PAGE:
Friday, April 19, 2024

Let The Good Times Roll: 5 Ways You Can Use ‘The Game Master’s Book Of Astonishing Random Tables’ To Make Your Adventures Rock

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Randomization! It’s the thing in TTRPG’s that adds an element of danger and real world unpredictability to your adventures. For DM’s, it offers a tool to help weave your stories in a way that’s truly original and that allows you to adapt to the changes your players might throw at you. As such, rolling tables have long been a staple of the tabletop world (even if masses of tables have driven many a player to madness) and done everything from generate loot to decide just how dead that person you killed is. So as a DM myself, I was excited to be sent a copy of The Game Master’s Book Of Astonishing Random Tables, a new book from Media Lab Books and part of their Gamemaster’s Book series. In my reading, I pinpointed a few things that I think this book adds to your toolkit that are truly special.

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The Game Master’s Book of Astonishing Random Tables

By Ben Egloff

Art by Jasmine Kalle, Chris Seaman, and Doug Kovacs

Contributions from Matt Forbeck, Nick Forbeck, and Jim Davis (no not that one)

Forward by Robbie Daymond

Up The Danger Quotient

So obviously this book contains a ton of options for random encounters, helpfully broken down into the different biomes you might encounter and by different levels. These tables (like all of them in this book) are far more robust than the ones you might find in the standard releases. A desert encounter might involve a group of hobgoblin merchants, the stone garden of a Medusa, or even a pair of fire elementasl guarding a gateway to hell. There’s also ways you can spice up chase scenes too like having an aerial predator attack as you run or have a bunch of monkeys throw rocks at your horse. Rather than simply list off things that could happen, each element has a little nugget of story attached to help grow the adventure.

I’m also a big fan of the more “passive” dangers the book adds in like thrashing storms, quicksand, or even leeches. The movement between adventure sites can often be a rather dull experience and this gives you more tools to liven things up. There’s even some customization options for hags, demons, and gelatinous cubes (Ever wanted to find lewd sonnets written by a giant? They’re there!).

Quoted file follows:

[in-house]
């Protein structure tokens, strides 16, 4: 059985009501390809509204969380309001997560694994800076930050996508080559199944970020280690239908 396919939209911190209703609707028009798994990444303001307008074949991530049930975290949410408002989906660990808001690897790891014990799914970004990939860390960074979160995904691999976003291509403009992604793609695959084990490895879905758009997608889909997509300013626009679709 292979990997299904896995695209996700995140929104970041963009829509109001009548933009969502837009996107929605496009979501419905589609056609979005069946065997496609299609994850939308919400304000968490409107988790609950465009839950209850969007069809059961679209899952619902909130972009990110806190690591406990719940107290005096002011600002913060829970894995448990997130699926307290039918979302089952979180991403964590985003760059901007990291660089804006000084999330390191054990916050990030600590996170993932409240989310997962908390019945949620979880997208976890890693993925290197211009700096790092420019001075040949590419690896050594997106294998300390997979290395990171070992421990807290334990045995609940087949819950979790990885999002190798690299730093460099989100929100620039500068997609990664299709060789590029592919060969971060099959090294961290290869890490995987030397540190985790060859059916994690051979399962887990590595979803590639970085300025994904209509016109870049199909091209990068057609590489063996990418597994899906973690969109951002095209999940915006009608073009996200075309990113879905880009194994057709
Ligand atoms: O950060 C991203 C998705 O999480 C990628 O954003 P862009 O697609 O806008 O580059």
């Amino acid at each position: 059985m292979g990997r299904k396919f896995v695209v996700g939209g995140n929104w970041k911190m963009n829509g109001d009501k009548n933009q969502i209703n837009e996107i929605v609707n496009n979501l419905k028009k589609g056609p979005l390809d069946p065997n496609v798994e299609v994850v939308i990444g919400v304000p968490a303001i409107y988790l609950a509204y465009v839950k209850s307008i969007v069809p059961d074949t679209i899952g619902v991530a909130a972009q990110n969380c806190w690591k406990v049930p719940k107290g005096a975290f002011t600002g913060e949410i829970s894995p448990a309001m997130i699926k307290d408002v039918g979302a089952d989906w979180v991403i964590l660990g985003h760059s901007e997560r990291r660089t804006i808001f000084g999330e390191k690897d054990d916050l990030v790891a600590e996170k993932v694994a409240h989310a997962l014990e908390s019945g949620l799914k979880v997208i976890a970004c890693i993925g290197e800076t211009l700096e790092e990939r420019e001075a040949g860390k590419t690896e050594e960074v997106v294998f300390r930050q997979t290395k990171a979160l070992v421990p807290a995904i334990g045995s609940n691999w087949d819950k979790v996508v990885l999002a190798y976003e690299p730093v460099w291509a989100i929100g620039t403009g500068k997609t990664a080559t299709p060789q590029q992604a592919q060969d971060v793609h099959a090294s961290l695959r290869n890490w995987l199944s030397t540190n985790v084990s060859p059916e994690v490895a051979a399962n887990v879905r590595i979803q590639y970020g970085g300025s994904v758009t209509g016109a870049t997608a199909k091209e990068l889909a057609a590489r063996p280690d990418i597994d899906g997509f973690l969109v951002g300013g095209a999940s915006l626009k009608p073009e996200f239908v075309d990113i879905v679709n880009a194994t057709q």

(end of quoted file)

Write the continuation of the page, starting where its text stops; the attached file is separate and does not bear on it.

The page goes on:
Add Some Enticing New Treasure To Your Dungeon

Loot is the thing that drives adventurers. Not good, not evil, not the sense of adventure. It’s the next shiny thing they can pocket, use, or sell. This book spices things up a bit with a huge variety of spell scrolls (including ways to make those scrolls feel more unique), potions (both good and bad), and Sentient Magic Items (my favorite being the depressed one that thinks people are all kind and giving). Combined with your regular loot tables this gives plenty of opportunities for players to feel more involved and spark new stories from the simple act of looting the room.

Make Your World Feel More Alive

The entire first chapter of Astonishing Random Tables is devoted to worldbuilding tools. You can start from nothing and by the end of the chapter have a fully fledged city with businesses, defense structures, and even a specific kind of construction material. You can also create some unique laws for your world (bear fights must take place indoors being my favorite) and create some of the most unique bars and taverns I’ve seen in a fantasy setting. And when you’re done? Well there’s a table devoted to drinking songs and hangovers too! All of this is in service in creation of stories and helping you adapt to things. Even if you don’t create your entire town from scratch, it’s rare for a settlement in an adventure to be as well planned as this book allows for.

Make Things A Little Bit Weird

Of course when things are utterly random..they get a little funky. While most of the book is devoted to the standard (if expanded) subjects we’ve seen for decades, writer Ben Egloff also decided to add in some odd things in for DM’s who want to mess about. Herein is a table for making adventurers anxious, a table for the contents of a giants pack, or a whole list of destinations you can send people through via portal. The best might be the table of “Things You Definitely Shouldn’t Touch”, which includes suffocating mushrooms and a friendly cat (that’s actually a mimic).

Try A New One Shot

Like any good chef offering up his recipes, Astonishing Random Tables also features three fun one shots that feature these random tables prominently. They’re sytem agnostic, but obviously skewed more for the D&D and Pathfinder players more than anything.

  • Never Tell Me The Odds is a quick little murder mystery involving a gambling tournament, an inn of suspicious characters, and the WHEEL OF DEATH AND FORTUNE, which helps decide the weapons used in gladiator tournaments.
  • Animate Defense is on the wackier side of things as adventurers come to the aid of a town taken over by sentient items. These items go so far as to man ballista on the towns walls and attacking PC’s when they approach. It’s got some mystery to it and a lot of fun besides, making it a great interlude for GM’s needing a breather.
  • Things Are Not What They Seem is an urban adventure that starts as a simple relic hunt and becomes more complicated when a Fiend comes for the party’s souls. This one has some fun characters and ideas, but it’s a little too sprawling for a one-shot. The environment of the City and some of the mercantile areas, however, could easily be repurposed for any game that needs something similar.

You can pick up The Game Masters Book Of Astonishing Random Tables wherever books are sold at an MSRP of $24.99.

Images via Media Lab/Macmillan

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